In March 2007, before all hell broke loose, Kaufman viewed the preferable solution as impractical: "One [solution] is to let competitive forces discipline market participants. In this scenario, the managers who perform well will prosper, while those who do not will fail. But...[we] typically do not allow the process to follow through when it comes to very large financial institutions. The failure of behemoth financial conglomerates not only exacts enormous social costs, but also poses systemic risks for markets around the world."
During the first quarter of 2007 (December 2006 through February 2007), the balance-sheet assets of Goldman Sachs, Lehman Brothers, Morgan Stanley, and Bear Stearns rose $237 billion - a 34% annualized growth rate. If sustained over a year, these banks would grow by $1 trillion, in an economy with a $13 trillion GDP. The leverage was enormous, as was that of the hedge funds they financed. The suspicion arises the behemoths have grown from too-big-to-fail to too-big-to-care. The Fed has lost control over the banks it failed to regulate and the credit-creating apparatus it no longer understands.
During Greenspan's recent book tour promotion, the most enterprising interviewer was Jon Stewart on Comedy Central. Stewart, unencumbered with presumptions of how he should think and what he should not say, spoke much as the boy who asked why the emperor wore no clothes:
STEWART: Many people are free-market capitalists, and they always ask about free-market capitalism, and that is our economic theory. So why do we have a Fed? ... [W]ouldn't the market take care of interest rates and all that? Why do we have someone adjusting rates if we are in a free-market society?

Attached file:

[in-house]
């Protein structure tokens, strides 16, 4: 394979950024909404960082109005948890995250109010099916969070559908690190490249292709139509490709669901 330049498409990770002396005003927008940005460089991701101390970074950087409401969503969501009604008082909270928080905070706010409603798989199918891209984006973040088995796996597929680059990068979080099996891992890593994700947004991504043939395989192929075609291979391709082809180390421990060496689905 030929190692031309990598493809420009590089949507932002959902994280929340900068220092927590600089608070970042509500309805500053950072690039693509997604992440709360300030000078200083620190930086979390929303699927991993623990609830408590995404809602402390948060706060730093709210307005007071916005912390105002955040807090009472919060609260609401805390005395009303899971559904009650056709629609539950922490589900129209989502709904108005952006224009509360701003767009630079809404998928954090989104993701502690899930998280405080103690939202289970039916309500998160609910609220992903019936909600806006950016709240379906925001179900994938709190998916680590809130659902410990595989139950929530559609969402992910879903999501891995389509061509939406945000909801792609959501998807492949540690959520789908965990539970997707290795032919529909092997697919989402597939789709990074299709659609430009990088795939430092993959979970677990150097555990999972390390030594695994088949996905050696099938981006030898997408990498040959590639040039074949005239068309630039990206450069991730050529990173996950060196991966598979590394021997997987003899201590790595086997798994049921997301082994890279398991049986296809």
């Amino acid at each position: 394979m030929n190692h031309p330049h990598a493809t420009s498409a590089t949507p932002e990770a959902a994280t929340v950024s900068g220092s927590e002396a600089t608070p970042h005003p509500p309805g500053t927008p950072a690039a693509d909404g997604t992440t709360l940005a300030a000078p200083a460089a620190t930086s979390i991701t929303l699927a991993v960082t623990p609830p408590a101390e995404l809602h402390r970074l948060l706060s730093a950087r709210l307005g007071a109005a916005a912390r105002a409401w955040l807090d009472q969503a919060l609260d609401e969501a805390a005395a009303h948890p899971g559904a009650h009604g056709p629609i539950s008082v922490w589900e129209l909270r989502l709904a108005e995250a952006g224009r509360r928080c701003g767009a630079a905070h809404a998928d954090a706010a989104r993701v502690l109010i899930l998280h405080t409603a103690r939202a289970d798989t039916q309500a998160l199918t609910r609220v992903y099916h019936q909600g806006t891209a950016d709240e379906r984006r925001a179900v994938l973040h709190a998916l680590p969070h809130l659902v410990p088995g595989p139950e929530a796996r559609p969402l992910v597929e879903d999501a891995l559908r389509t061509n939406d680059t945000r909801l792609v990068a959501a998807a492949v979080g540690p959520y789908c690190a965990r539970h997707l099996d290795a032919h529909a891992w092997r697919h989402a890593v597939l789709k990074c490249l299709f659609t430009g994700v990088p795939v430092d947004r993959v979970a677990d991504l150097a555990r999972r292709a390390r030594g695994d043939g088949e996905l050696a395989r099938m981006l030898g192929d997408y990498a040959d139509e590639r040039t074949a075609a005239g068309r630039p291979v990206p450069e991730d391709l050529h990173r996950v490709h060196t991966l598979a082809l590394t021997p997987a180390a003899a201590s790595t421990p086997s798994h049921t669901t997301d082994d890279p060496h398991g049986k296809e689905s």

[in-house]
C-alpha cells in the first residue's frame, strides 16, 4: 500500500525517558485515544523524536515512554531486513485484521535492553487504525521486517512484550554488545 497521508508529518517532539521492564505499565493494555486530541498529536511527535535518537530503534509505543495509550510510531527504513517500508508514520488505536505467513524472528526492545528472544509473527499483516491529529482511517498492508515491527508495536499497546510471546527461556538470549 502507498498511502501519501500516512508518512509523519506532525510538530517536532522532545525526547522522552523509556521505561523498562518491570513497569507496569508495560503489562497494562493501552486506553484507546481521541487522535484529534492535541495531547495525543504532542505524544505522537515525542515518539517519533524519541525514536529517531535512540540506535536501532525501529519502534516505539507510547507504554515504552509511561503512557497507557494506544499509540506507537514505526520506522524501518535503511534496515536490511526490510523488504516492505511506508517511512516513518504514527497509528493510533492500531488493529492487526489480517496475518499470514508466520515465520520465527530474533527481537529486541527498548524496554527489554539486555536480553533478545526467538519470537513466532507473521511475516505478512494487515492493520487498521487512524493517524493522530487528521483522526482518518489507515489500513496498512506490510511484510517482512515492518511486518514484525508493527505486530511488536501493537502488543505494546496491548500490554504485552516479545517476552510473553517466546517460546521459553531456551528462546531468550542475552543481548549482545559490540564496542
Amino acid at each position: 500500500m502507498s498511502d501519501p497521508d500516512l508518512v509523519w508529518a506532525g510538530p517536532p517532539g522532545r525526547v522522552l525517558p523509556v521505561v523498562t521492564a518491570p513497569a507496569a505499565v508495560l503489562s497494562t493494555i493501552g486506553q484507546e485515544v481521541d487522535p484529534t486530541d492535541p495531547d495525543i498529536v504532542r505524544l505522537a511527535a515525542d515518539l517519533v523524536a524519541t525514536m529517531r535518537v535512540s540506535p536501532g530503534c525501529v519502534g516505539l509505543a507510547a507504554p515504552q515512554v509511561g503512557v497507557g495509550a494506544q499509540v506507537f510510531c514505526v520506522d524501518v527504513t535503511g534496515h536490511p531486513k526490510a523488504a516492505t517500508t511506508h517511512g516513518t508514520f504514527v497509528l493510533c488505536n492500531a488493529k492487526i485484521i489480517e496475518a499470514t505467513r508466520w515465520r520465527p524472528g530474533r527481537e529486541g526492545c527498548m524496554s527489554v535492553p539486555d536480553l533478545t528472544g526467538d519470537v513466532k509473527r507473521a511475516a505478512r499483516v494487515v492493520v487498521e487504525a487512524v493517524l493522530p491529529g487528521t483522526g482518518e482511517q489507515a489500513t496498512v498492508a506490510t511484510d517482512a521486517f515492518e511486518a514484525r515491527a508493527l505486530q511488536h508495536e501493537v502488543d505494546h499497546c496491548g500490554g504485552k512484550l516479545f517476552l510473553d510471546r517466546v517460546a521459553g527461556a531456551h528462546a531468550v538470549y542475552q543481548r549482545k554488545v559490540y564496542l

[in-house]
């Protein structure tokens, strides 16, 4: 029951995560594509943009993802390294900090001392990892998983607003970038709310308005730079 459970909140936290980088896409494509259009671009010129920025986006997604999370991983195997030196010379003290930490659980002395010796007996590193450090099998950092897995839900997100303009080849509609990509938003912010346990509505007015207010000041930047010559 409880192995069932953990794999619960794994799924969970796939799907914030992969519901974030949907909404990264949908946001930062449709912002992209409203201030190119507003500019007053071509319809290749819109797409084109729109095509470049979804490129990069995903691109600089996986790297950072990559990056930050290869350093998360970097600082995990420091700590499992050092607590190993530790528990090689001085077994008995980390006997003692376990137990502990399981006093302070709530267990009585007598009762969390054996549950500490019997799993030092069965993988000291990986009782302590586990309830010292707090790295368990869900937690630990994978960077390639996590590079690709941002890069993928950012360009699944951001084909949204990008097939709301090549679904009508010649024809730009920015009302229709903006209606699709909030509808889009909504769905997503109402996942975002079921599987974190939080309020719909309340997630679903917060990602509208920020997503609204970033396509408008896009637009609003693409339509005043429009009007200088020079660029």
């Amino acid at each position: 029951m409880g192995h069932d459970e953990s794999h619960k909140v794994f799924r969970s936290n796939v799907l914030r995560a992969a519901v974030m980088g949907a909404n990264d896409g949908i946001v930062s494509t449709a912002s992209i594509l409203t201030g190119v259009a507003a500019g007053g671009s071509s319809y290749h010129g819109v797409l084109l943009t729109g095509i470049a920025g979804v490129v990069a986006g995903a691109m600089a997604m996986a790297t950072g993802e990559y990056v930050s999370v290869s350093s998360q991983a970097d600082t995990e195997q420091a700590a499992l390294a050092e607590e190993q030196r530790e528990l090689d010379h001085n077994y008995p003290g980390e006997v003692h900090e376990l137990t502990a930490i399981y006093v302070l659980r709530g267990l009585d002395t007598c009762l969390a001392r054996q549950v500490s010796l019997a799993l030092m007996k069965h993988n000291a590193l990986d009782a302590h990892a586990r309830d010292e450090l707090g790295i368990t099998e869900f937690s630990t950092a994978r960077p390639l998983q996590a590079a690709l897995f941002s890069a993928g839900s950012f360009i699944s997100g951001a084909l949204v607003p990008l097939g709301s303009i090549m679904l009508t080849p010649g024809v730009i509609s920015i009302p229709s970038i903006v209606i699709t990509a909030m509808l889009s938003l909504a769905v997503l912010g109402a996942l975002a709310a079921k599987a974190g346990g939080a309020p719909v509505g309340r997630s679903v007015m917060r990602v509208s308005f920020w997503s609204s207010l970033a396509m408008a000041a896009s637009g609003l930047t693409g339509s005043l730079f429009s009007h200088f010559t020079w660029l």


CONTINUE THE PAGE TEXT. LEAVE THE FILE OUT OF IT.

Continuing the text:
GREENSPAN: You're asking a very fundamental question.
STEWART: I am? Should I leave?"
Greenspan convinced his host to both stay and listen to an inaccurate Federal Reserve pep talk. (The former chairman seemed to think the Fed was founded in the 1930s). Stewart was not satisfied with the mumbo-jumbo:
STEWART: So, we're not in a free market then.
GREENSPAN: No. No.
STEWART: There's a... benevolent hand that touches us.
GREENSPAN: Absolutely. You're quite correct.
Proxmire, Kaufman and Stewart alerted their audiences to government interference in the free market. (The Greenspan myth includes a commitment to laissez-faire economics, which is a wholly inaccurate characterization.) In the end, both Proxmire and Kaufman tacitly conceded defeat to the monster they saw so clearly, and that may devour us all. The Banking Committee chairman concluded: "[T]his nomination should result in a slam-bang debate in committee and the floor. It won't, and it is startling, given what you have told us."
At the end of his 2007 speech, Kaufman noted that decisive changes in economic thought only occur after collapse: "In light of this pattern, it seems unlikely that a new economic philosopher will come forth with an integrated economic and financial approach anytime soon. Today's most influential economists have strong vested interests in preserving the integrity and reputation of their views. A lifetime of research and writing is at stake. It is very difficult for any of us to fundamentally alter our views, especially for those who have reached a leadership role."
In other words, the former chairman of the Princeton economics department in unlikely to question the viability of his own institution. The comedian from Comedy Central at least planted the seeds for a new economic philosopher.